Boost Your Happiness and Beat the Blues in 3 Easy Steps


I believe strongly that Happiness is Our Birthright. Yet so many of us, myself included, have days where we feel really bogged down by the pressures we might have at home or work, by ruminations on the past and concerns about the future. We wake up worried about the things we need to complete over the course of the day and fall asleep criticising ourselves for the things we didn’t get round to doing – or tasks we feel we could have done better. We fixate on negative feedback and get anxious about how our friends, colleagues or even family might be evaluating us.

If this sounds like you , you are far from alone. In fact, according to multiple studies on the brain now , this tendency to focus on the negative is intact hardwired into us – so if it feels like an uphill battle against those’ self-defeating’ thoughts to feel positive on a daily basis – that’s because it actually is. To explain why our brains have evolved this way and the impact it has on us today as a result , psychologist and researcher Dr. Rick Hanson says:

To keep our ancestors alive, Mother Nature evolved a brain that routinely tricked them into making three mistakes: overestimating threats, underestimating opportunities, and underestimating resources (for dealing with threats and fulfilling opportunities). This is a great way to pass on gene copies, but a lousy way to promote quality of life.” (Hanson, 2010)

So , according to the research , you literally are fighting your own negativity bias when you try and stay positive – but the good news is , with the right tips and tools and continual practice, studies have also shown that you have the power to re-wire your brain to soak up the positive and repel the negative. * for more on why we’re hardwired for the negative see Rick Hansons’ comprehensive article on the roots and neuropsychology of the negativity bias.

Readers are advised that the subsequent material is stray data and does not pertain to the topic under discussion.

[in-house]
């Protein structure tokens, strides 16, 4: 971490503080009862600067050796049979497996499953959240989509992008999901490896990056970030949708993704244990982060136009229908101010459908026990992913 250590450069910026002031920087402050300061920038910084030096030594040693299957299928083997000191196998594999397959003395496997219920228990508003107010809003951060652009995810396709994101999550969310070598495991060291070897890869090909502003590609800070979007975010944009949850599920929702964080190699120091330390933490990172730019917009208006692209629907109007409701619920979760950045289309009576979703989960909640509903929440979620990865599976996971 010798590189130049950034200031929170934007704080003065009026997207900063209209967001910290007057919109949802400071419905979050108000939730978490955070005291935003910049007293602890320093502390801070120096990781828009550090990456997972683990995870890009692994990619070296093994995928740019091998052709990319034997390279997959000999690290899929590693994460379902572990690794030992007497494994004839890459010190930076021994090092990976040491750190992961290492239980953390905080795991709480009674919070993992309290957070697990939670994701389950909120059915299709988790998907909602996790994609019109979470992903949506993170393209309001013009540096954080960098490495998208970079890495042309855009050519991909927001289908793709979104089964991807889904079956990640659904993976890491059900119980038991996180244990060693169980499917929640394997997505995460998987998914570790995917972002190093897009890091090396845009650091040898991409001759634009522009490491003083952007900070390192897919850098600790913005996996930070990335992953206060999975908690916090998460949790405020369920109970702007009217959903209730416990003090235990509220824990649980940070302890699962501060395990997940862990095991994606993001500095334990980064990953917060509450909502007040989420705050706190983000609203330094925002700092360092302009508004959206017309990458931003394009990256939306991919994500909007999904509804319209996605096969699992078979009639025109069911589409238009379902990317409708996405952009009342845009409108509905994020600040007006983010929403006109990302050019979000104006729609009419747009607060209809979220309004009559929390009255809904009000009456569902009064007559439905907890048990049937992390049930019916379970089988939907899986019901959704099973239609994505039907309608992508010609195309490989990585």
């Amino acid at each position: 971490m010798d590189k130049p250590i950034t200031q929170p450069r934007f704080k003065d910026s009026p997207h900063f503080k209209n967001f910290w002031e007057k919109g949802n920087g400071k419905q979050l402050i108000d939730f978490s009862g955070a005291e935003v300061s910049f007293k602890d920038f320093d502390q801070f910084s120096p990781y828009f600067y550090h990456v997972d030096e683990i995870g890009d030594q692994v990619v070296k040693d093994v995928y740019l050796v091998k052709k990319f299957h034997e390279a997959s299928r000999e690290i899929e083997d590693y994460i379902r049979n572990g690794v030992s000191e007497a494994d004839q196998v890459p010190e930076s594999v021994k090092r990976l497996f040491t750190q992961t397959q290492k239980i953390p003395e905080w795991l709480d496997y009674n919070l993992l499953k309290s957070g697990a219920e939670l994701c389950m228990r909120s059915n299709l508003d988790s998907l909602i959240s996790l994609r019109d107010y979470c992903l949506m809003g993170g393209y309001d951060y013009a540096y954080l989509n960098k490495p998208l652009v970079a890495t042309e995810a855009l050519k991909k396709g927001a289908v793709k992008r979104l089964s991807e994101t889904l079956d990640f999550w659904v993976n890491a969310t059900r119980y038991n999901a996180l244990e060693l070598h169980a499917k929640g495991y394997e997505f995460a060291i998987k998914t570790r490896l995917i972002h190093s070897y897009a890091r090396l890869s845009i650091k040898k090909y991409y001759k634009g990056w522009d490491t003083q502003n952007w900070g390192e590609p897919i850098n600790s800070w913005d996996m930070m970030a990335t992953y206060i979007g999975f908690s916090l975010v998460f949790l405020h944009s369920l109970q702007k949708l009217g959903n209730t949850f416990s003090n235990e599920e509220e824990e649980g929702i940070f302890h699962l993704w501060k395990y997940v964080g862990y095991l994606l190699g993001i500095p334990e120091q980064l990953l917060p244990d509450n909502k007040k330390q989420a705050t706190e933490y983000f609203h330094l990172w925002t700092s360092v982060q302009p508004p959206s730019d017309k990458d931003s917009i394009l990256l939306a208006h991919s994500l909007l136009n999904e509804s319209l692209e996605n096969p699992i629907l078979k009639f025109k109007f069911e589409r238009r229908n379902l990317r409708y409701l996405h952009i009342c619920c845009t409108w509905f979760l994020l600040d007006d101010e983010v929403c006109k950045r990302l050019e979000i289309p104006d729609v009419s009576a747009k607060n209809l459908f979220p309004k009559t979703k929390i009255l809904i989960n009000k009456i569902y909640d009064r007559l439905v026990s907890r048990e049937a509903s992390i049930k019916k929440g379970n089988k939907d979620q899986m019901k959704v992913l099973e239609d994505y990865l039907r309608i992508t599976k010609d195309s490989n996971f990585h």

While there are a whole host of practices that you can research and eventually include in this ‘brain-upgrade’ tool kit to rewire your brain for happiness, here are 3 simple questions that you can ask yourself every day to begin to make that change happen. I often propose them to clients in session , who easily incorporate them into their daily routine and often report back on how useful they have been in creating a noticeable change in their daily mood, experience and interactions with others. They’re relatively simple, yet few of us regularly practice asking ourselves these questions and instead choose to focus on the opposite ( or the negative inversion of them). Here they are:

(1) Where am I already succeeding in my life? – Again if you look at this question, it’s probably been a long time since you have asked it, tending to choose the more regular go-to of ‘ where am I failing?” or even just telling yourself how badly you feel you are failing and in what way on a daily basis. I’m not advocating that you throw out all objective evaluation of your successes and challenges , or constructive feedback there-of. However, what I am proposing is that you give your brain a fighting chance by also focusing on the successes , no matter how trivial they might initially seem. Chances are that you have accomplished a lot to get where you are today ( to be sitting somewhere, on a computer/your phone and therefore able to read this in the first place) and it’s really important to focus on the wins and achievements that you have to date and are continuing to make every day in order to being to re-wire towards a place of greater happiness.